Spolia are plentiful in Turkey and North Africa because in both areas invasions took over a country whose population had dropped dramatically since the hey-day of Roman occupation, and because of the fact that the invaders were without any tradition of their own of monumental architecture. Consequently, they continued at least some of the traditions of those they had conquered, including a respect for classical materials, which they also re-used in enormous quantities. For example, the 500-plus antique columns in the Great Mosque at Kairouan were famous, with some particularly admired for their sheer beauty by Leo Africanus[12], no doubt partly because the aesthetics imposed on the spolia with symmetry of forms and colours[13]. El-Bekri,[14] amongst others, remarks on the deux colonnes rouges, tachetées de jaune, dont la beauté est incomparable in the mihrab of the mosque at Kairouan, which he says came from an old church, that L'on raconte qu'avant le déplacement de ces colonnes, le souverain de Constantinople avait voulu les acheter au poids de l'or, aussi les musulmans s'empressèrent de les transporter à la mosquée. It has even been suggested that the Arabs bothered to cut but a few columns until well after Seljuk times, preferring to use spolia instead. [15] Certainly, foreigners  were frequently impressed by their use of marble[16], and descriptions of sumptuous marble-rich palaces[17] and baths[18] abound, together with wonder at the quality of the marbles used, their whiteness[19] and their smoothness. Even Christian churches as far east as Diyarbakir were rich in marble, and some of this survived past mediaeval times[20]. But then, some people were clearly obsessed by marble, sometimes mistaking limestone for it.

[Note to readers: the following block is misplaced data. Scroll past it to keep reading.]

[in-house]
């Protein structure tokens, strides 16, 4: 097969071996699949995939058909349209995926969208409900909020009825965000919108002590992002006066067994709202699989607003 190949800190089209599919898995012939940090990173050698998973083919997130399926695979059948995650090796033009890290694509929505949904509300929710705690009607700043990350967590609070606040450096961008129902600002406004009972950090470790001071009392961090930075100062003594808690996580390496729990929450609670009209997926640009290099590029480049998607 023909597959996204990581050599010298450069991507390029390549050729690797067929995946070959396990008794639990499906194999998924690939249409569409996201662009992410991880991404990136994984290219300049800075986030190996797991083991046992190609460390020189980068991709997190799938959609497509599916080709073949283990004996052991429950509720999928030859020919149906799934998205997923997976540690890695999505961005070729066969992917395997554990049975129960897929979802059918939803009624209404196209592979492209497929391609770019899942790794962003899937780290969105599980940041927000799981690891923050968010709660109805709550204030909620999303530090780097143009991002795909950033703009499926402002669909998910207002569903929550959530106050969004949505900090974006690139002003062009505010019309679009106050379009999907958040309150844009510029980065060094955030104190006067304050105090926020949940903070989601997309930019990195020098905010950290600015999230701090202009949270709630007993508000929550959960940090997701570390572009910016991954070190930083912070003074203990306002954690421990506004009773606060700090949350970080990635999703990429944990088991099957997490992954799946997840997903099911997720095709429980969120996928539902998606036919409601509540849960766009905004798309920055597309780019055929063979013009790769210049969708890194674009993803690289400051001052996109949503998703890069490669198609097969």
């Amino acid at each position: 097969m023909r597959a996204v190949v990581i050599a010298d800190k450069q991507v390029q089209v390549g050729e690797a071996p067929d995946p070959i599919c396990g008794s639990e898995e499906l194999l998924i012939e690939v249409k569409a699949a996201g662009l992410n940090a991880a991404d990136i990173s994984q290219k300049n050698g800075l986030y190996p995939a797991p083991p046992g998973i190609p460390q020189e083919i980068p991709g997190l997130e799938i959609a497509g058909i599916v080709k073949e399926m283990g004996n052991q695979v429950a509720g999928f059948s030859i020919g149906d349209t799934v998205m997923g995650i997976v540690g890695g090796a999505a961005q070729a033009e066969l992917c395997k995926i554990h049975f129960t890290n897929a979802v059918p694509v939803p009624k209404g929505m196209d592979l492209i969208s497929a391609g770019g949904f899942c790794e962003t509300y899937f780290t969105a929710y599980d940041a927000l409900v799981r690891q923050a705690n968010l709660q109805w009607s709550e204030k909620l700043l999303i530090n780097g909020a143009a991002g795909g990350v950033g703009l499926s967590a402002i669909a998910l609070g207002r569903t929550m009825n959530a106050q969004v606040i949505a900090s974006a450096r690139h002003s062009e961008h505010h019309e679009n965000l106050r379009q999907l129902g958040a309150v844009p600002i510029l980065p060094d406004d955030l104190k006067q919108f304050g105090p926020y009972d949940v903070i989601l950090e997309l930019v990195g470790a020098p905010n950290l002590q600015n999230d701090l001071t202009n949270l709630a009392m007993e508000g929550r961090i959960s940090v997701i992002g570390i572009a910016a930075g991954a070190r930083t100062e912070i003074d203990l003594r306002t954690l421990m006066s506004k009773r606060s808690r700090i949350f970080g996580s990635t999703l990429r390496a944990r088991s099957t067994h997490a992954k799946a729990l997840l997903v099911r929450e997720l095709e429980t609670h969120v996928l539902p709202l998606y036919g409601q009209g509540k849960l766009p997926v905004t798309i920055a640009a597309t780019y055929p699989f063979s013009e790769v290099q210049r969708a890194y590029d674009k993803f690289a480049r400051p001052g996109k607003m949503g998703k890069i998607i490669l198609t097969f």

In North Africa, such large quantities of spolia were available at least in part because of the spolia walls built during the Justinianic conquests of AD 533/554, and because of that same an acceleration of the processes of decay in once-populous cities that we find in Italy.[21] Such walls arguably represented a renovatio for North Africa, although there are good reasons for treating such statements in inscriptions with some scepticism[22], the more so since dedicatory inscriptions (not to mention Procopius) do not mention spolia, perhaps taking it for granted that their very use betokens a renewal, as they claim. Certainly, some sites do display care in the reuse of spolia - such as Timgad, where the Byzantines generally did not recut any spolia for the fortress (built 539-40, as we know from the foundation inscription), but simply chose the blocks carefully. In the barrack houses, material was recut, but equally carefully laid (although of low quality when compared with the Roman wall). Columns are also reused in the walls, dans l'appareil du mur, remployé sans doute dans le noyeau du mur en cours de régularisation.[23] However, the (usually inflated) late antique boast of renovatio tends (in North Africa[24], as in the West) to mean making good rather than completely building a fundamentis – although in some cases parallels with the renewal of the whole Empire are implicit, even if only rhetorically[25]; and the very act may imply the reconstruction’s status as a historical monument, or yet, perhaps, as imitation of the antique [26], as is obviously the case with S. Mark’s, Venice, which struck at least one commentator (as it was certainly intended to do) as comparable to Hagia Sophia[27]. Civic boasting is always irredeemably upbeat[28], and similar boasting, often explicit, is to be found in funerary inscriptions.[29] Parallels are to be found in claims of military conquest[30], as well as in fort-building by the Arabs.[31]